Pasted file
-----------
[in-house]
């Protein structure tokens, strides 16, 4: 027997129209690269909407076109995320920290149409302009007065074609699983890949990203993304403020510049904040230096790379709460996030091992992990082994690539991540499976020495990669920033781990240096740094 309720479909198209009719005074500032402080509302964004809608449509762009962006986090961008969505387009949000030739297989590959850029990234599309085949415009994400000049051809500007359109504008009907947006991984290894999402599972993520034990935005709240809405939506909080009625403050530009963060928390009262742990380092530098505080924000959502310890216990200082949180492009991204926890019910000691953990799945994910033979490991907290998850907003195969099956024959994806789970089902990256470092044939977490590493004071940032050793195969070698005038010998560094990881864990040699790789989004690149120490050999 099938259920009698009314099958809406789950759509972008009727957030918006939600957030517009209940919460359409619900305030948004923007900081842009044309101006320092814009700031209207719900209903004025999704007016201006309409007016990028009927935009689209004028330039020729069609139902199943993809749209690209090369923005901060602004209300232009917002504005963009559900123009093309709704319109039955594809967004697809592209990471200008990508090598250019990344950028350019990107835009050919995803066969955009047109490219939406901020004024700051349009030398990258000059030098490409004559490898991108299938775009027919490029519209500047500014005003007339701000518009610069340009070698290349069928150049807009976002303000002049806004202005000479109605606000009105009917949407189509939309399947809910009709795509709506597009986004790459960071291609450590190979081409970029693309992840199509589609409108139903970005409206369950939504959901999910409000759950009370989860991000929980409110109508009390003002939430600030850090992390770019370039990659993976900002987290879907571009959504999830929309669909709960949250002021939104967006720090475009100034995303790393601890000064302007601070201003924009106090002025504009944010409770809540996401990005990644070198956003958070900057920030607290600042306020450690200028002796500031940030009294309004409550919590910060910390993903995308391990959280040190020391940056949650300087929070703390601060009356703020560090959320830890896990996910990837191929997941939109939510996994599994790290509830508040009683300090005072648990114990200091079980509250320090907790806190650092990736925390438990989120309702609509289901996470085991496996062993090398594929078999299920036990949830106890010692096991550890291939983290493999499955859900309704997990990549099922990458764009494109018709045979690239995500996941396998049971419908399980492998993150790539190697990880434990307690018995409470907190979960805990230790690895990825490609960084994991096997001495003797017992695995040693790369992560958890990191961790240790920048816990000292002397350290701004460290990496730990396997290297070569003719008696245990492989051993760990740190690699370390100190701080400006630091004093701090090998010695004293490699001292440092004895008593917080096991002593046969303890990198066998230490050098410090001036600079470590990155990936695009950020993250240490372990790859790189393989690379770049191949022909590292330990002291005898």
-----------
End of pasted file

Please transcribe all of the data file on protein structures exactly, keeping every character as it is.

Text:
[in-house]
């Protein structure tokens, strides 16, 4: 027997129209690269909407076109995320920290149409302009007065074609699983890949990203993304403020510049904040230096790379709460996030091992992990082994690539991540499976020495990669920033781990240096740094 309720479909198209009719005074500032402080509302964004809608449509762009962006986090961008969505387009949000030739297989590959850029990234599309085949415009994400000049051809500007359109504008009907947006991984290894999402599972993520034990935005709240809405939506909080009625403050530009963060928390009262742990380092530098505080924000959502310890216990200082949180492009991204926890019910000691953990799945994910033979490991907290998850907003195969099956024959994806789970089902990256470092044939977490590493004071940032050793195969070698005038010998560094990881864990040699790789989004690149120490050999 099938259920009698009314099958809406789950759509972008009727957030918006939600957030517009209940919460359409619900305030948004923007900081842009044309101006320092814009700031209207719900209903004025999704007016201006309409007016990028009927935009689209004028330039020729069609139902199943993809749209690209090369923005901060602004209300232009917002504005963009559900123009093309709704319109039955594809967004697809592209990471200008990508090598250019990344950028350019990107835009050919995803066969955009047109490219939406901020004024700051349009030398990258000059030098490409004559490898991108299938775009027919490029519209500047500014005003007339701000518009610069340009070698290349069928150049807009976002303000002049806004202005000479109605606000009105009917949407189509939309399947809910009709795509709506597009986004790459960071291609450590190979081409970029693309992840199509589609409108139903970005409206369950939504959901999910409000759950009370989860991000929980409110109508009390003002939430600030850090992390770019370039990659993976900002987290879907571009959504999830929309669909709960949250002021939104967006720090475009100034995303790393601890000064302007601070201003924009106090002025504009944010409770809540996401990005990644070198956003958070900057920030607290600042306020450690200028002796500031940030009294309004409550919590910060910390993903995308391990959280040190020391940056949650300087929070703390601060009356703020560090959320830890896990996910990837191929997941939109939510996994599994790290509830508040009683300090005072648990114990200091079980509250320090907790806190650092990736925390438990989120309702609509289901996470085991496996062993090398594929078999299920036990949830106890010692096991550890291939983290493999499955859900309704997990990549099922990458764009494109018709045979690239995500996941396998049971419908399980492998993150790539190697990880434990307690018995409470907190979960805990230790690895990825490609960084994991096997001495003797017992695995040693790369992560958890990191961790240790920048816990000292002397350290701004460290990496730990396997290297070569003719008696245990492989051993760990740190690699370390100190701080400006630091004093701090090998010695004293490699001292440092004895008593917080096991002593046969303890990198066998230490050098410090001036600079470590990155990936695009950020993250240490372990790859790189393989690379770049191949022909590292330990002291005898």